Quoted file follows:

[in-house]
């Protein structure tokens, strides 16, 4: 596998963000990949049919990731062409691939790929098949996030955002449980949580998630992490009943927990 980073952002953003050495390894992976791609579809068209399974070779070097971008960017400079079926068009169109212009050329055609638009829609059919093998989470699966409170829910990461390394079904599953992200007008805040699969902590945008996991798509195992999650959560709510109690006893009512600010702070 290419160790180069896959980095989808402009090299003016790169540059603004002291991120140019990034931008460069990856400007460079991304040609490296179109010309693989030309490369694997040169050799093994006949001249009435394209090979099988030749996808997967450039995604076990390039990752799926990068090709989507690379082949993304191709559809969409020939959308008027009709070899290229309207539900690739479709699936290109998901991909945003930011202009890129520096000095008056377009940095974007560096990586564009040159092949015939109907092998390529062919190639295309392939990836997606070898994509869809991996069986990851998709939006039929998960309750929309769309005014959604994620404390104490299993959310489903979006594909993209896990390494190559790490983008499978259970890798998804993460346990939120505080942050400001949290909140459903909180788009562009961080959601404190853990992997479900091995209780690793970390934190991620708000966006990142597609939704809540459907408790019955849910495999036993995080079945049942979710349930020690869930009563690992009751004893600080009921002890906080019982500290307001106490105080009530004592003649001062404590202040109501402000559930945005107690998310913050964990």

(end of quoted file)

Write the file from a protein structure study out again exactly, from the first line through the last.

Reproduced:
[in-house]
């Protein structure tokens, strides 16, 4: 596998963000990949049919990731062409691939790929098949996030955002449980949580998630992490009943927990 980073952002953003050495390894992976791609579809068209399974070779070097971008960017400079079926068009169109212009050329055609638009829609059919093998989470699966409170829910990461390394079904599953992200007008805040699969902590945008996991798509195992999650959560709510109690006893009512600010702070 290419160790180069896959980095989808402009090299003016790169540059603004002291991120140019990034931008460069990856400007460079991304040609490296179109010309693989030309490369694997040169050799093994006949001249009435394209090979099988030749996808997967450039995604076990390039990752799926990068090709989507690379082949993304191709559809969409020939959308008027009709070899290229309207539900690739479709699936290109998901991909945003930011202009890129520096000095008056377009940095974007560096990586564009040159092949015939109907092998390529062919190639295309392939990836997606070898994509869809991996069986990851998709939006039929998960309750929309769309005014959604994620404390104490299993959310489903979006594909993209896990390494190559790490983008499978259970890798998804993460346990939120505080942050400001949290909140459903909180788009562009961080959601404190853990992997479900091995209780690793970390934190991620708000966006990142597609939704809540459907408790019955849910495999036993995080079945049942979710349930020690869930009563690992009751004893600080009921002890906080019982500290307001106490105080009530004592003649001062404590202040109501402000559930945005107690998310913050964990």